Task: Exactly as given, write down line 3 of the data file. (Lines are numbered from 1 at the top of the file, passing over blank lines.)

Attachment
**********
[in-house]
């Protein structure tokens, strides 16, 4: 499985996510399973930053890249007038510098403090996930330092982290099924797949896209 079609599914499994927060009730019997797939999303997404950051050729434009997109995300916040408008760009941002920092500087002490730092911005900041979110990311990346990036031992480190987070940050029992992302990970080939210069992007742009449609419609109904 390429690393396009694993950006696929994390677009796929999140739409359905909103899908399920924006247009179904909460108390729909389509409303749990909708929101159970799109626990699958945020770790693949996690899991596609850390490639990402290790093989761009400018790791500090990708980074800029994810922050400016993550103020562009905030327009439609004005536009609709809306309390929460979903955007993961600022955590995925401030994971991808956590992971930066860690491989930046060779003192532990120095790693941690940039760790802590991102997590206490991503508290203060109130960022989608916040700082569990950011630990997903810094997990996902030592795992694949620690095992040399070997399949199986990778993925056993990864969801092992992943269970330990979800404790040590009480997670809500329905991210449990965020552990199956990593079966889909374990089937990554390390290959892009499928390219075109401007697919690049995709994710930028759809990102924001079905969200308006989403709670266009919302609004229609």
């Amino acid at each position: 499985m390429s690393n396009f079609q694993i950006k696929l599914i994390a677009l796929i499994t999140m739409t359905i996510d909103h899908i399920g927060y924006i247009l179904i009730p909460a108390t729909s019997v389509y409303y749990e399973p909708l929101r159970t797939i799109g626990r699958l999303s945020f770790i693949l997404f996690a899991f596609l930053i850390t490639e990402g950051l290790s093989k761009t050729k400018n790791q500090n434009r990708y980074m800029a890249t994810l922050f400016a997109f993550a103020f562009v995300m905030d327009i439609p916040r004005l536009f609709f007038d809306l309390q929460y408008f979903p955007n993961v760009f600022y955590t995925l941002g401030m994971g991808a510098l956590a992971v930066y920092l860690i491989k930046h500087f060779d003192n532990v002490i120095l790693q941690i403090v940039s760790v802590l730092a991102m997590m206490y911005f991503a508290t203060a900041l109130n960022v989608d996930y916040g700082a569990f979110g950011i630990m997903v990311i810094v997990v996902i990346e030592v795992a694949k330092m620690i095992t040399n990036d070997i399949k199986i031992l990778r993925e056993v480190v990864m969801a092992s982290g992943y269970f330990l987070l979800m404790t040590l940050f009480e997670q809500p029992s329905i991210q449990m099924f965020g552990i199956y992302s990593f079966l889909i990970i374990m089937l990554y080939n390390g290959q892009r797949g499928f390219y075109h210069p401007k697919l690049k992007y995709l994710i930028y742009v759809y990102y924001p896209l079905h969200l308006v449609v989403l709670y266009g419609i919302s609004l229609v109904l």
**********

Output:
């Amino acid at each position: 499985m390429s690393n396009f079609q694993i950006k696929l599914i994390a677009l796929i499994t999140m739409t359905i996510d909103h899908i399920g927060y924006i247009l179904i009730p909460a108390t729909s019997v389509y409303y749990e399973p909708l929101r159970t797939i799109g626990r699958l999303s945020f770790i693949l997404f996690a899991f596609l930053i850390t490639e990402g950051l290790s093989k761009t050729k400018n790791q500090n434009r990708y980074m800029a890249t994810l922050f400016a997109f993550a103020f562009v995300m905030d327009i439609p916040r004005l536009f609709f007038d809306l309390q929460y408008f979903p955007n993961v760009f600022y955590t995925l941002g401030m994971g991808a510098l956590a992971v930066y920092l860690i491989k930046h500087f060779d003192n532990v002490i120095l790693q941690i403090v940039s760790v802590l730092a991102m997590m206490y911005f991503a508290t203060a900041l109130n960022v989608d996930y916040g700082a569990f979110g950011i630990m997903v990311i810094v997990v996902i990346e030592v795992a694949k330092m620690i095992t040399n990036d070997i399949k199986i031992l990778r993925e056993v480190v990864m969801a092992s982290g992943y269970f330990l987070l979800m404790t040590l940050f009480e997670q809500p029992s329905i991210q449990m099924f965020g552990i199956y992302s990593f079966l889909i990970i374990m089937l990554y080939n390390g290959q892009r797949g499928f390219y075109h210069p401007k697919l690049k992007y995709l994710i930028y742009v759809y990102y924001p896209l079905h969200l308006v449609v989403l709670y266009g419609i919302s609004l229609v109904l």